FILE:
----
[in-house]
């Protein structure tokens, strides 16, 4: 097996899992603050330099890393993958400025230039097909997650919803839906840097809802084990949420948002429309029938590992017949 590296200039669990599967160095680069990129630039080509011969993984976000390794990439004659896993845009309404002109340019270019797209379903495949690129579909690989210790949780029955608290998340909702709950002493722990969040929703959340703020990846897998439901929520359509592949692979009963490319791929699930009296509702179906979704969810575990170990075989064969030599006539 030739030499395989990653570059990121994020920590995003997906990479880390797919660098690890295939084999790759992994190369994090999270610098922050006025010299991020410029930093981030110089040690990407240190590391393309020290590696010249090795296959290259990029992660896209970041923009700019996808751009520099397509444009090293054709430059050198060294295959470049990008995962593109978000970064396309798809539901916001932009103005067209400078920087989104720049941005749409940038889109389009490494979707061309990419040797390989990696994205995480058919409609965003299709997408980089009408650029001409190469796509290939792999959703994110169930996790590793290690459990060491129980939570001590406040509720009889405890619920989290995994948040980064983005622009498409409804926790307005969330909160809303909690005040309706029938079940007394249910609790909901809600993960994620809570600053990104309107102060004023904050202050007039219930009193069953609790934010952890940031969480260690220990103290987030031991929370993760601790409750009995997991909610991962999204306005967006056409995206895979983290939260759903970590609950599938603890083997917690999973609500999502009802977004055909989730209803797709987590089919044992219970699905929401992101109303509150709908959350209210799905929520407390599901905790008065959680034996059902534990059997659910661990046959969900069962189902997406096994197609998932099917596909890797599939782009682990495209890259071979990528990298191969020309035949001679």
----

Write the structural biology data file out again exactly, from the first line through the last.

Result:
[in-house]
């Protein structure tokens, strides 16, 4: 097996899992603050330099890393993958400025230039097909997650919803839906840097809802084990949420948002429309029938590992017949 590296200039669990599967160095680069990129630039080509011969993984976000390794990439004659896993845009309404002109340019270019797209379903495949690129579909690989210790949780029955608290998340909702709950002493722990969040929703959340703020990846897998439901929520359509592949692979009963490319791929699930009296509702179906979704969810575990170990075989064969030599006539 030739030499395989990653570059990121994020920590995003997906990479880390797919660098690890295939084999790759992994190369994090999270610098922050006025010299991020410029930093981030110089040690990407240190590391393309020290590696010249090795296959290259990029992660896209970041923009700019996808751009520099397509444009090293054709430059050198060294295959470049990008995962593109978000970064396309798809539901916001932009103005067209400078920087989104720049941005749409940038889109389009490494979707061309990419040797390989990696994205995480058919409609965003299709997408980089009408650029001409190469796509290939792999959703994110169930996790590793290690459990060491129980939570001590406040509720009889405890619920989290995994948040980064983005622009498409409804926790307005969330909160809303909690005040309706029938079940007394249910609790909901809600993960994620809570600053990104309107102060004023904050202050007039219930009193069953609790934010952890940031969480260690220990103290987030031991929370993760601790409750009995997991909610991962999204306005967006056409995206895979983290939260759903970590609950599938603890083997917690999973609500999502009802977004055909989730209803797709987590089919044992219970699905929401992101109303509150709908959350209210799905929520407390599901905790008065959680034996059902534990059997659910661990046959969900069962189902997406096994197609998932099917596909890797599939782009682990495209890259071979990528990298191969020309035949001679």